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Can Peanuts Have More Antioxidants Than Red Wine?

You may recall a recent study that found peanuts may be a better source of antioxidants than fruit. People seem to be responding to such news and lobbying by the peanut industry (some believe peanuts took a dive when low-fat diets were all the rage) that emphasized the benefits of eating them. By the numbers:

  • The total consumption of peanuts jumped last year to nearly 1.7 billion pounds, compared to 1.5 billion pounds the year before.
  • The amount of snack peanuts eaten climbed to 415 million pounds in the 2003-2004 crop year, the highest since the mid-1990s.
  • Peanut butter consumption soared to 900 million pounds, from a low of about 700 million in the 90s.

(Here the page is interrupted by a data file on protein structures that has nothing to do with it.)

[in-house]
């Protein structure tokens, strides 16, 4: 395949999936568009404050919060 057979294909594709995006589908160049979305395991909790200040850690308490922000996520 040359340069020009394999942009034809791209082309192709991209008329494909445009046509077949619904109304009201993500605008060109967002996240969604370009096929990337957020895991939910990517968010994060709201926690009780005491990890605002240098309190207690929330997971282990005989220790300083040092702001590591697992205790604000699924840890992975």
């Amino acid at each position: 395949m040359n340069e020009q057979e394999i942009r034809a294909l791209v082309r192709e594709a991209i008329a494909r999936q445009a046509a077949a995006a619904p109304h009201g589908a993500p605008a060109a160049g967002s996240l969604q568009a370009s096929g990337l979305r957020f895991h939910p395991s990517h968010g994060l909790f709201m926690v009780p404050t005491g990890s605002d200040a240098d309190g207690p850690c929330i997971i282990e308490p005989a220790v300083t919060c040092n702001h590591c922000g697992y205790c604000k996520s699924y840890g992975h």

A new study by University of Georgia (UGA) food scientists ought to crank up that interest even more. They found a way to dramatically increase the amount of resveratrol, a key cancer and heart disease preventative, in peanuts to levels far higher than those in red wine. The peanuts modified at the UGA labs have more than 12 times the amount of resveratrol found in a study of 29 different red wines. Those wines averaged slightly more than a half-microgram of resveratrol per gram. The peanuts modified by UGA researchers, however, had almost 8 micrograms per gram.

The method for improving the resveratrol content sounds pretty simple. First, peanut kernels are sliced into tiny pieces, then hit with ultrasounds. So far, whole nuts don't respond to this process, scientists say. The only other drawback scientists reported was a slight off-flavor detected in a peanut butter prototype by a consumer panel and verified by UGA's trained taste panel.

The fact remains, folks, eating peanuts may not be the best thing for your health, because, as usual, scientists conveniently forget some of the minuses:

Georgia Farm Bureau April 4, 2005

Yahoo News April 4, 2005

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